The Apocryphal Books Of Elijah and Paul
In his First Epistle to the Corinthians, Paul says that:
“However, as it is written: ‘No eye has seen, no ear has heard, no mind has conceived what God has prepared for those who love him.’” (1 Corinthians 2:9)
It is claimed that Paul had paraphrase the above citation from Isaiah:
“Since ancient times no one has heard, no ear has perceived, no eye has seen any God besides you, who acts on behalf of those who wait for him.” (Isaiah 64:4)
This is actually inaccurate, as Paul had actually quoted the above from the ‘apocryphal books of Elijah’ and not Isaiah 64:4. Apostolic Christians such as Origen and Jerome had confirmed the following about the source of Paul’s quote:
1 Cor 2:9
[But as it is written] This passage is quoted from Isa 64:4. It is not quoted literally; but the sense only is given. The words are found in the apocryphal books of Elijah (Elias); and Origen and Jerome supposed that Paul quoted from those books. But it is evident that Paul had in his eye the passage in Isaiah; and intended to apply it to his present purpose.1
The same commentary can also be found at Robertson’s Word Pictures of the New Testament.2
It is claimed that the authors of the New Testament were ‘inspired by God’ to write their books, yet we see the borrowing of a quote from an extra-canonical source, an apocryphal book that is not even in the Bible today! The above exposition should be able to raise serious doubts about the sources of the writings which Christians hold dear as the “inspired” ‘Word of God’.
This apocryphal work is dated around the end of the fourth century C.E. or the beginning of the fifth century C.E. whereas 1 Corinthians was written by Paul after 57 C.E.
Apocryphal books of Elijah
This edition, based on P. Chester Beatty 2018, was edited by Albert Pietersma and Susan Turner Comstock. The document is dated at the end of the fourth century C.E. or the beginning of the fifth century C.E. It is said to constitute a separate, independent work. This particular manuscript provides thirty-four lines of text which previously were unknown. It appears that the original text was carelessly written because the copyist missed a number of errors. Facsimiles of the manuscript are included.3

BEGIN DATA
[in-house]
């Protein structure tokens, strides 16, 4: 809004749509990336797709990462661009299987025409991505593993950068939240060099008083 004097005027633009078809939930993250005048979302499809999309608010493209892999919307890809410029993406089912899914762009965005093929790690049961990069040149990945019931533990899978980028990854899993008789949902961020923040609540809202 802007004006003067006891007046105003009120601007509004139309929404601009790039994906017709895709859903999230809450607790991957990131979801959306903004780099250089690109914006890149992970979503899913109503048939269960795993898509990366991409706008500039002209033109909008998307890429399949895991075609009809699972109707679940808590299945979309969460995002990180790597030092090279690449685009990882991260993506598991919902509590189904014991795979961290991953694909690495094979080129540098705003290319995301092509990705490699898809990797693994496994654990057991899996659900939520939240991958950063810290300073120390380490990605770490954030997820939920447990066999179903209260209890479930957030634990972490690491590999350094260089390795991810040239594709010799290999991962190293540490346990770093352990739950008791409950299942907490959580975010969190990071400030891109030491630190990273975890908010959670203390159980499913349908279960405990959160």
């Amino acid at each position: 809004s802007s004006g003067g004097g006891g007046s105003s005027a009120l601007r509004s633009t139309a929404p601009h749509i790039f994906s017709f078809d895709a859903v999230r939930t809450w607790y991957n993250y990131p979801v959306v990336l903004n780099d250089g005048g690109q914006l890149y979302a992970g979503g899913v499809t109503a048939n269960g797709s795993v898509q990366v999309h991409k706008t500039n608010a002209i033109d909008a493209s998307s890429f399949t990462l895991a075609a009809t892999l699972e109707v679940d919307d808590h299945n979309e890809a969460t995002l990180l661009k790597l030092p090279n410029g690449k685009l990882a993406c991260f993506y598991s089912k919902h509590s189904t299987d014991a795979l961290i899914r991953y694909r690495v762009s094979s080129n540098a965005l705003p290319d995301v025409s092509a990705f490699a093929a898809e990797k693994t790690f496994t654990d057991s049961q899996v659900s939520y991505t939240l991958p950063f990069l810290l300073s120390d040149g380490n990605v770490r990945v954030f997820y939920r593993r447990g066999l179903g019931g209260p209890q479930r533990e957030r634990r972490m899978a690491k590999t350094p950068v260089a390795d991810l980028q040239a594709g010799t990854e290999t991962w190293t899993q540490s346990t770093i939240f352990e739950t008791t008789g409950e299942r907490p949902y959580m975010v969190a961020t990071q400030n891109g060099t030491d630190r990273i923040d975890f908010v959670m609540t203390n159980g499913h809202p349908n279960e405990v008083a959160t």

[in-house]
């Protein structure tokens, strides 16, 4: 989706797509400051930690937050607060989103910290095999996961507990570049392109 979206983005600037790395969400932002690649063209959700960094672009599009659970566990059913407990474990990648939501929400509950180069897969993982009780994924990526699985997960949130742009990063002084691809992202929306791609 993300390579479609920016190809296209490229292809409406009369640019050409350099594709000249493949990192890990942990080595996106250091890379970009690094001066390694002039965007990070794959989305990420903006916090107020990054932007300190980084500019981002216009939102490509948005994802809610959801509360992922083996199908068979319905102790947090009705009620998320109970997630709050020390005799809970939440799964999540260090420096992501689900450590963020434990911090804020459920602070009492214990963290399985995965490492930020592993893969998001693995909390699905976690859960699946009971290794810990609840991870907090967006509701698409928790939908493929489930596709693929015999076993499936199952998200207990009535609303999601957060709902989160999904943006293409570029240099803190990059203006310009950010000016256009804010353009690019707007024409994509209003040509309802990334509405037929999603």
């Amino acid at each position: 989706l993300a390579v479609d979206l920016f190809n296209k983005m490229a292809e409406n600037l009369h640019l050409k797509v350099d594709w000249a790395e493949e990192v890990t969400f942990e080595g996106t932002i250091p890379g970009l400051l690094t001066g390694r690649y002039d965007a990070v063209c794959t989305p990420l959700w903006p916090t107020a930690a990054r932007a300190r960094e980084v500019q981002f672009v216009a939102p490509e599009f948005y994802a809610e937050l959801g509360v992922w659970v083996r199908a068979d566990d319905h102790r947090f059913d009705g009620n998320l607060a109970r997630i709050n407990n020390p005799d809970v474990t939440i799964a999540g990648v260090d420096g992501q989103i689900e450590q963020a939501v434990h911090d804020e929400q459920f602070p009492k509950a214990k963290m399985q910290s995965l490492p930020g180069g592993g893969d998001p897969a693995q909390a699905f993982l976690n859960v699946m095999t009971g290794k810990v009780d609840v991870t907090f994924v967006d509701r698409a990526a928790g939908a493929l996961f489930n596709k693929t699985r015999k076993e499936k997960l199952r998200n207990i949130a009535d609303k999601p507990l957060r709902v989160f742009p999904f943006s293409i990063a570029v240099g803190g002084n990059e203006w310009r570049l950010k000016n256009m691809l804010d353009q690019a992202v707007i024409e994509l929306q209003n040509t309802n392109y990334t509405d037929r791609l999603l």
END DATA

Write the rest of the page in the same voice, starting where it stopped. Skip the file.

So it is clear that the quotation in 1 Corinthians 2:9 was not originally from the book of Isaiah, and is certainly not from Paul, as Paul had clearly stated in his quote “But as it is written” to clarify that the quotation is not his. But the question arises, why did Paul quoted from something which is not in the Bible?
The answer is simple; this is not the first time he was ‘inspired’ to do that. For instance, in Titus 1:12 Paul was ‘inspired’ to quote from Epimenides, a Cretan poet of sixth century B.C., which had a logical error in the statement. Also, in 1 Corinthians 15:33 he again quoted from Menander’s Thais (fragment no. 218).
It is clear that if any charge of borrowing should be hurled at the New Testament, the verse in 1 Corinthians 2:9 would be a good place to start. It is claimed that the authors of the New Testament were ‘inspired by God’ to write their books, yet we see the borrowing of a quote from an extra-canonical source, an apocryphal book that is not even in the Bible today! The above exposition should be able to raise serious doubts about the sources of the writings which Christians hold dear as the “inspired” ‘Word of God’.
- Albert Barnes, Notes On the New Testament, (Grand Rapids, 1955), Electronic Database, Copyright (c) 1997 by Biblesoft
- The aforementioned commentary can be found at this link.
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